Are you after an educational toy for your child this Christmas? Well, we’ve found that the latest best-selling hi-tech toys, such as those from LeapFrog and VTech, may be exaggerating their educational claims.
My daughter came home from school the other day and confided in me that her teacher had shared ‘a secret’ with the class. The secret was that ‘when you’re playing, you’re actually learning as well’.
For her benefit I feigned surprise, but like most parents I’m more than au fait with the educational value of play.
It’s this educational promise that’s at the heart of hi-tech toys, such as the recently released tablet-style LeapFrog LeapPad Explorer and the VTech Innotab and other similar tech toys from the same companies.
No wonder they’re on the Toy Retailers Association’s list of Dream Toys for 2011.
Manufacturers’ educational toy claims
The manufacturers claim that their products can ‘encourage logical thinking, visualisation skills and hand-eye co-ordination’ and ‘heighten curiosity’.
This kind of education comes at a cost, ranging from a relatively modest £18 up to a pricier £80 for the newer tablet-style devices. So, we were keen to see whether the manufacturers could back up these claims with hard evidence.
VTech gave us written statements to support each claim, but no empirical research. For example, it told us that its My Laptop teaches visualisation skills ‘by the engaging and simple graphics that allow children to easily interact with the laptop and encourage repeat play and memory skills’.
LeapFrog gave us a white paper that lists eight research findings, such as ‘engaged readers are active readers who often experience higher levels of reading achievement’, then cited peer-reviewed studies to support each of its claims.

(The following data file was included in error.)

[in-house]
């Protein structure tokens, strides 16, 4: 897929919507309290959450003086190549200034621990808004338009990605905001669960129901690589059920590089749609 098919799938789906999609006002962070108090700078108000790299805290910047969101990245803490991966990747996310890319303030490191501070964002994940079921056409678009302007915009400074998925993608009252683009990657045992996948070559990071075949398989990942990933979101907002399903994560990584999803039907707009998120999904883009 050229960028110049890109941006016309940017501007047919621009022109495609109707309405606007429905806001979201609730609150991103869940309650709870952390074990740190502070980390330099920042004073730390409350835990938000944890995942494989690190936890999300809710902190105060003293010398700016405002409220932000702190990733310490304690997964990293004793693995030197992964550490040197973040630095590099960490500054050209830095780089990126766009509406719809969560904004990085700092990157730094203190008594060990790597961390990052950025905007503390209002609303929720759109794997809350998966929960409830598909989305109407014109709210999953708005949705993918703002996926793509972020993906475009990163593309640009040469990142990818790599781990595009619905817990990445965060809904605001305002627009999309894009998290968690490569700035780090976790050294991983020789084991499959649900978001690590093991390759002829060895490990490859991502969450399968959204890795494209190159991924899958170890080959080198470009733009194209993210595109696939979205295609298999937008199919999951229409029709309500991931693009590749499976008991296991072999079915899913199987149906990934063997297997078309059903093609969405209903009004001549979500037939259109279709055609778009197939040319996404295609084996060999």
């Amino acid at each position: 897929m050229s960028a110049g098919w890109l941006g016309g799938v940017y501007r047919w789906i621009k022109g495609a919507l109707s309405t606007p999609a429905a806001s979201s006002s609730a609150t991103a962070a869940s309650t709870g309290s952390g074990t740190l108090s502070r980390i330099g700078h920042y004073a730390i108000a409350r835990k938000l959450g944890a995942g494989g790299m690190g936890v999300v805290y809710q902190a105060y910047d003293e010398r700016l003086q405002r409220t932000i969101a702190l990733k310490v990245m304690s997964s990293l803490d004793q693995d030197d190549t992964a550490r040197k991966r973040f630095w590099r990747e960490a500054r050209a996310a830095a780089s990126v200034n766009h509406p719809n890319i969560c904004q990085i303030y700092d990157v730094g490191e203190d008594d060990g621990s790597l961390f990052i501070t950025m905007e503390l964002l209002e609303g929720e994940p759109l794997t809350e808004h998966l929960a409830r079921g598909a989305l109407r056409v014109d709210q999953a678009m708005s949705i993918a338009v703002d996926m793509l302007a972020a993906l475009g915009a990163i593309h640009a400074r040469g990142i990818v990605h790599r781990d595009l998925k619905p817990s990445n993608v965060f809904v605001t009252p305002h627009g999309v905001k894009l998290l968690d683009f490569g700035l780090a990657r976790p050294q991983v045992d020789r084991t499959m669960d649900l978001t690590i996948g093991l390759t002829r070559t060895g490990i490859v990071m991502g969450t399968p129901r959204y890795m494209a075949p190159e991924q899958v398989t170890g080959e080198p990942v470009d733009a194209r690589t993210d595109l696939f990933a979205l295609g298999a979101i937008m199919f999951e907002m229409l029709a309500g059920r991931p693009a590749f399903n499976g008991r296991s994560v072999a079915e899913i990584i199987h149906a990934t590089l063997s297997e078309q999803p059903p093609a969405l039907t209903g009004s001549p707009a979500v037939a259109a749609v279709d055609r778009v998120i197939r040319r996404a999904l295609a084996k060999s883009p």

Do their educational claims stack up?
We ran these claims past a panel of academic experts to see whether they’d stack up. Our experts concluded that, while the toys offered some educational benefits, some of the claims were overblown.
The panel felt the claim that the VTech’s My Laptop could ‘teach early computer skills’ was unlikely due to a poor quality screen and an A-Z keyboard, rather than a Qwerty one.
They also struggled to use the LeapFrog LeapPad Explorer’s ‘nifty stylus’, which is supposed to ‘let children perfect their writing skills’.
There’s no doubting that these devices are fun. I won’t forget the look on my own daughter’s face when she unwrapped one of the laptop-style devices from her grandmother, or how she exclaimed with joy ‘look a laptop, mummy!’ And she’s learned from it, too. In fact, I had learnt how to use the devise by watching her.
There’s certainly value in these toys in terms of fun but, as our research shows, parents shouldn’t take their educational claims at face value.